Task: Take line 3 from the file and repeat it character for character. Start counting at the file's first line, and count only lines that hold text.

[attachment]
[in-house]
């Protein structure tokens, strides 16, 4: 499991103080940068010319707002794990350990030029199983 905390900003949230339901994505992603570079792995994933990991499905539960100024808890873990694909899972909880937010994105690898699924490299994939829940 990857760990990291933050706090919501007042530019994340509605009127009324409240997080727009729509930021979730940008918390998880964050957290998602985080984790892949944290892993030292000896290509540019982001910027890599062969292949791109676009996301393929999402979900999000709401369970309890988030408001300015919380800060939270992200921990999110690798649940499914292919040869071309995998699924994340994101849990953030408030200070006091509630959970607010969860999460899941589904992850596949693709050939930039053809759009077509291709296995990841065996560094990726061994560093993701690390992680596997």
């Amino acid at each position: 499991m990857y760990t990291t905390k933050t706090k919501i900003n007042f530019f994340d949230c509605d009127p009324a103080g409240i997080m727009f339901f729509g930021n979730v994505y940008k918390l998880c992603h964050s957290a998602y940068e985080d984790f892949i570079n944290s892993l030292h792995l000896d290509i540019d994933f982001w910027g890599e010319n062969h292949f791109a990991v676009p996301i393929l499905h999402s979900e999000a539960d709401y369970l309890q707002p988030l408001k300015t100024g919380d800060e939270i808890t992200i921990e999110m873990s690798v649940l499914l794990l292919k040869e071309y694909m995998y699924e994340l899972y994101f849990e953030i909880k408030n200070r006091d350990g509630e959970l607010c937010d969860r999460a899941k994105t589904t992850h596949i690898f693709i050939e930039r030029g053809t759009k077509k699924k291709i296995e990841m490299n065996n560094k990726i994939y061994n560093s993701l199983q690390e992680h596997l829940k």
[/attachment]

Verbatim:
């Amino acid at each position: 499991m990857y760990t990291t905390k933050t706090k919501i900003n007042f530019f994340d949230c509605d009127p009324a103080g409240i997080m727009f339901f729509g930021n979730v994505y940008k918390l998880c992603h964050s957290a998602y940068e985080d984790f892949i570079n944290s892993l030292h792995l000896d290509i540019d994933f982001w910027g890599e010319n062969h292949f791109a990991v676009p996301i393929l499905h999402s979900e999000a539960d709401y369970l309890q707002p988030l408001k300015t100024g919380d800060e939270i808890t992200i921990e999110m873990s690798v649940l499914l794990l292919k040869e071309y694909m995998y699924e994340l899972y994101f849990e953030i909880k408030n200070r006091d350990g509630e959970l607010c937010d969860r999460a899941k994105t589904t992850h596949i690898f693709i050939e930039r030029g053809t759009k077509k699924k291709i296995e990841m490299n065996n560094k990726i994939y061994n560093s993701l199983q690390e992680h596997l829940k």